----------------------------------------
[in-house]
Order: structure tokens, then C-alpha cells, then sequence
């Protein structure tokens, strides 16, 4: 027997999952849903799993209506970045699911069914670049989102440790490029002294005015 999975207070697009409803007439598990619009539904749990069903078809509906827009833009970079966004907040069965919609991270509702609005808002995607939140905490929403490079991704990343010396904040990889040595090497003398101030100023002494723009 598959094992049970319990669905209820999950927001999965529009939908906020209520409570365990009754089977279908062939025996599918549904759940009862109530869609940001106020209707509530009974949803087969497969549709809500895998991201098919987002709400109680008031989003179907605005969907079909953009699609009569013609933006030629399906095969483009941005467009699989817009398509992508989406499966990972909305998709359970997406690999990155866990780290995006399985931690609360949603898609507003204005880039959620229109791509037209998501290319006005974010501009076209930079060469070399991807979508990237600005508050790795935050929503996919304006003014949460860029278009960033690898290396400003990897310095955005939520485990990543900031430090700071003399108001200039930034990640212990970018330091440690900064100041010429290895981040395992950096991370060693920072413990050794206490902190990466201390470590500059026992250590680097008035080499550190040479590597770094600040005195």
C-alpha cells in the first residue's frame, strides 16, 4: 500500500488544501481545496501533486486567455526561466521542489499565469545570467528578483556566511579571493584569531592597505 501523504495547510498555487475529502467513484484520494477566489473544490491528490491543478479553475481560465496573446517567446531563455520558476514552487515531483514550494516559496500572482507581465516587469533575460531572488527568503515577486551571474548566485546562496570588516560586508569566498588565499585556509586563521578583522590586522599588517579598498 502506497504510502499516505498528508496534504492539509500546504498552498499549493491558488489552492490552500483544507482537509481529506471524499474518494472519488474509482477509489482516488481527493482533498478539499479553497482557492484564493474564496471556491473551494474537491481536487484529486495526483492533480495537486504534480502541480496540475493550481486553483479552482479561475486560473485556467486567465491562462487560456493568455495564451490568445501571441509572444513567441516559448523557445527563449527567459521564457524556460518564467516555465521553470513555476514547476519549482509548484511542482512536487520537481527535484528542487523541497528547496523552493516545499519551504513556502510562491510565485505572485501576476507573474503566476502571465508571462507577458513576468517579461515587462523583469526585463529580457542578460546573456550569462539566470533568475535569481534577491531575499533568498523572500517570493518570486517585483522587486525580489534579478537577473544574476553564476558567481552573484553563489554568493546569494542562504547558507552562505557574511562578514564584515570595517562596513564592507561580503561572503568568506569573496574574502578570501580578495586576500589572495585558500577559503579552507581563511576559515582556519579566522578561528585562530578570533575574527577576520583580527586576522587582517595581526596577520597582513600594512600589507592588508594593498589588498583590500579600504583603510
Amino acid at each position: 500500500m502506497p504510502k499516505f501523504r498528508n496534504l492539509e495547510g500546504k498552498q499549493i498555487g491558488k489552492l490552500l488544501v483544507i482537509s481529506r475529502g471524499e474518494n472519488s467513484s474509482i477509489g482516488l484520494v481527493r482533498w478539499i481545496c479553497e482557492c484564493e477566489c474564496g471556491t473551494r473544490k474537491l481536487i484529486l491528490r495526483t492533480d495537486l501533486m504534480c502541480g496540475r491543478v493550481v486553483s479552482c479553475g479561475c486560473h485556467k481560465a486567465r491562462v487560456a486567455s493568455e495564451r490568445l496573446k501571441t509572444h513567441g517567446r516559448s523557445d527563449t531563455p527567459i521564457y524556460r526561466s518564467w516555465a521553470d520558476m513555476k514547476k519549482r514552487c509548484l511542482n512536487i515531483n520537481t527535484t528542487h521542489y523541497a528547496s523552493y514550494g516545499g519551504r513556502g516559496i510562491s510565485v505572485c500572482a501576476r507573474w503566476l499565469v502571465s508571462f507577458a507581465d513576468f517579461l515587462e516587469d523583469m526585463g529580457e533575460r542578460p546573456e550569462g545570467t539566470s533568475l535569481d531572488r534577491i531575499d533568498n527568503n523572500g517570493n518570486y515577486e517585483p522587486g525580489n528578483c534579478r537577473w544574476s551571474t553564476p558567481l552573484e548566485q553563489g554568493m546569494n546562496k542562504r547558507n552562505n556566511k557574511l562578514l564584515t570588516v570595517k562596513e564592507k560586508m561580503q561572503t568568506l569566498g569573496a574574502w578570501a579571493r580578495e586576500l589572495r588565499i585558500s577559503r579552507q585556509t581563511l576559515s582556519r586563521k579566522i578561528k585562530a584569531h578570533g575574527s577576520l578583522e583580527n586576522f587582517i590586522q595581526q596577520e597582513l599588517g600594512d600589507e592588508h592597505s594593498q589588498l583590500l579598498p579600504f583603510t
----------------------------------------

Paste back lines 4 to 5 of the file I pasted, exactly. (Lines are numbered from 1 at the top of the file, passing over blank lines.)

C-alpha cells in the first residue's frame, strides 16, 4: 500500500488544501481545496501533486486567455526561466521542489499565469545570467528578483556566511579571493584569531592597505 501523504495547510498555487475529502467513484484520494477566489473544490491528490491543478479553475481560465496573446517567446531563455520558476514552487515531483514550494516559496500572482507581465516587469533575460531572488527568503515577486551571474548566485546562496570588516560586508569566498588565499585556509586563521578583522590586522599588517579598498 502506497504510502499516505498528508496534504492539509500546504498552498499549493491558488489552492490552500483544507482537509481529506471524499474518494472519488474509482477509489482516488481527493482533498478539499479553497482557492484564493474564496471556491473551494474537491481536487484529486495526483492533480495537486504534480502541480496540475493550481486553483479552482479561475486560473485556467486567465491562462487560456493568455495564451490568445501571441509572444513567441516559448523557445527563449527567459521564457524556460518564467516555465521553470513555476514547476519549482509548484511542482512536487520537481527535484528542487523541497528547496523552493516545499519551504513556502510562491510565485505572485501576476507573474503566476502571465508571462507577458513576468517579461515587462523583469526585463529580457542578460546573456550569462539566470533568475535569481534577491531575499533568498523572500517570493518570486517585483522587486525580489534579478537577473544574476553564476558567481552573484553563489554568493546569494542562504547558507552562505557574511562578514564584515570595517562596513564592507561580503561572503568568506569573496574574502578570501580578495586576500589572495585558500577559503579552507581563511576559515582556519579566522578561528585562530578570533575574527577576520583580527586576522587582517595581526596577520597582513600594512600589507592588508594593498589588498583590500579600504583603510
Amino acid at each position: 500500500m502506497p504510502k499516505f501523504r498528508n496534504l492539509e495547510g500546504k498552498q499549493i498555487g491558488k489552492l490552500l488544501v483544507i482537509s481529506r475529502g471524499e474518494n472519488s467513484s474509482i477509489g482516488l484520494v481527493r482533498w478539499i481545496c479553497e482557492c484564493e477566489c474564496g471556491t473551494r473544490k474537491l481536487i484529486l491528490r495526483t492533480d495537486l501533486m504534480c502541480g496540475r491543478v493550481v486553483s479552482c479553475g479561475c486560473h485556467k481560465a486567465r491562462v487560456a486567455s493568455e495564451r490568445l496573446k501571441t509572444h513567441g517567446r516559448s523557445d527563449t531563455p527567459i521564457y524556460r526561466s518564467w516555465a521553470d520558476m513555476k514547476k519549482r514552487c509548484l511542482n512536487i515531483n520537481t527535484t528542487h521542489y523541497a528547496s523552493y514550494g516545499g519551504r513556502g516559496i510562491s510565485v505572485c500572482a501576476r507573474w503566476l499565469v502571465s508571462f507577458a507581465d513576468f517579461l515587462e516587469d523583469m526585463g529580457e533575460r542578460p546573456e550569462g545570467t539566470s533568475l535569481d531572488r534577491i531575499d533568498n527568503n523572500g517570493n518570486y515577486e517585483p522587486g525580489n528578483c534579478r537577473w544574476s551571474t553564476p558567481l552573484e548566485q553563489g554568493m546569494n546562496k542562504r547558507n552562505n556566511k557574511l562578514l564584515t570588516v570595517k562596513e564592507k560586508m561580503q561572503t568568506l569566498g569573496a574574502w578570501a579571493r580578495e586576500l589572495r588565499i585558500s577559503r579552507q585556509t581563511l576559515s582556519r586563521k579566522i578561528k585562530a584569531h578570533g575574527s577576520l578583522e583580527n586576522f587582517i590586522q595581526q596577520e597582513l599588517g600594512d600589507e592588508h592597505s594593498q589588498l583590500l579598498p579600504f583603510t